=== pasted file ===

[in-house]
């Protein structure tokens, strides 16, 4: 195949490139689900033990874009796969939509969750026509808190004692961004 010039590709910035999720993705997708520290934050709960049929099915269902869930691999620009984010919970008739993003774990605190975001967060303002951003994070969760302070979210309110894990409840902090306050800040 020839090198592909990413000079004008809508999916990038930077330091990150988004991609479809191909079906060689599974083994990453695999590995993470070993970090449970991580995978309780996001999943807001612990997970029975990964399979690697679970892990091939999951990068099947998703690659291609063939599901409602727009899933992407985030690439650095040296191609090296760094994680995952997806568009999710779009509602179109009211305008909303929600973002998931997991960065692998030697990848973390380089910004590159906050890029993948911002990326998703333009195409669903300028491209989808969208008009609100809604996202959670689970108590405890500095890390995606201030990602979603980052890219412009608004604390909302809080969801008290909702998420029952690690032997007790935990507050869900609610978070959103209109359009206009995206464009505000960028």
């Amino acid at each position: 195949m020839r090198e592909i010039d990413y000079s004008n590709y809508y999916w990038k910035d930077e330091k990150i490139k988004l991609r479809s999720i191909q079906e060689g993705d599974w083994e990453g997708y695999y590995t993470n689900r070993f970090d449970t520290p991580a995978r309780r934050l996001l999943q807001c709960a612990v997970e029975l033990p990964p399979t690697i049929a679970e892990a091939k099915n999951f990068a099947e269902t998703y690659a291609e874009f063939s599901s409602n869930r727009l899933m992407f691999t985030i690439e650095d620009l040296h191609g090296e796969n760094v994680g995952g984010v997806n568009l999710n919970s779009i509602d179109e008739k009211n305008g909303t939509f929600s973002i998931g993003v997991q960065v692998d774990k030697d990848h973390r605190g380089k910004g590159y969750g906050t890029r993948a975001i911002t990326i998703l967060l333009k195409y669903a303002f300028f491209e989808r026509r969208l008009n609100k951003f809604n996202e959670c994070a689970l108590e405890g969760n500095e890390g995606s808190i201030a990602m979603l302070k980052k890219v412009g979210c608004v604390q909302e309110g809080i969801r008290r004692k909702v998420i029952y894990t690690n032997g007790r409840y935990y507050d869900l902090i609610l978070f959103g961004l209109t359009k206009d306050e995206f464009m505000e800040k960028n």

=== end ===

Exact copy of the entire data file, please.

[in-house]
């Protein structure tokens, strides 16, 4: 195949490139689900033990874009796969939509969750026509808190004692961004 010039590709910035999720993705997708520290934050709960049929099915269902869930691999620009984010919970008739993003774990605190975001967060303002951003994070969760302070979210309110894990409840902090306050800040 020839090198592909990413000079004008809508999916990038930077330091990150988004991609479809191909079906060689599974083994990453695999590995993470070993970090449970991580995978309780996001999943807001612990997970029975990964399979690697679970892990091939999951990068099947998703690659291609063939599901409602727009899933992407985030690439650095040296191609090296760094994680995952997806568009999710779009509602179109009211305008909303929600973002998931997991960065692998030697990848973390380089910004590159906050890029993948911002990326998703333009195409669903300028491209989808969208008009609100809604996202959670689970108590405890500095890390995606201030990602979603980052890219412009608004604390909302809080969801008290909702998420029952690690032997007790935990507050869900609610978070959103209109359009206009995206464009505000960028």
């Amino acid at each position: 195949m020839r090198e592909i010039d990413y000079s004008n590709y809508y999916w990038k910035d930077e330091k990150i490139k988004l991609r479809s999720i191909q079906e060689g993705d599974w083994e990453g997708y695999y590995t993470n689900r070993f970090d449970t520290p991580a995978r309780r934050l996001l999943q807001c709960a612990v997970e029975l033990p990964p399979t690697i049929a679970e892990a091939k099915n999951f990068a099947e269902t998703y690659a291609e874009f063939s599901s409602n869930r727009l899933m992407f691999t985030i690439e650095d620009l040296h191609g090296e796969n760094v994680g995952g984010v997806n568009l999710n919970s779009i509602d179109e008739k009211n305008g909303t939509f929600s973002i998931g993003v997991q960065v692998d774990k030697d990848h973390r605190g380089k910004g590159y969750g906050t890029r993948a975001i911002t990326i998703l967060l333009k195409y669903a303002f300028f491209e989808r026509r969208l008009n609100k951003f809604n996202e959670c994070a689970l108590e405890g969760n500095e890390g995606s808190i201030a990602m979603l302070k980052k890219v412009g979210c608004v604390q909302e309110g809080i969801r008290r004692k909702v998420i029952y894990t690690n032997g007790r409840y935990y507050d869900l902090i609610l978070f959103g961004l209109t359009k206009d306050e995206f464009m505000e800040k960028n």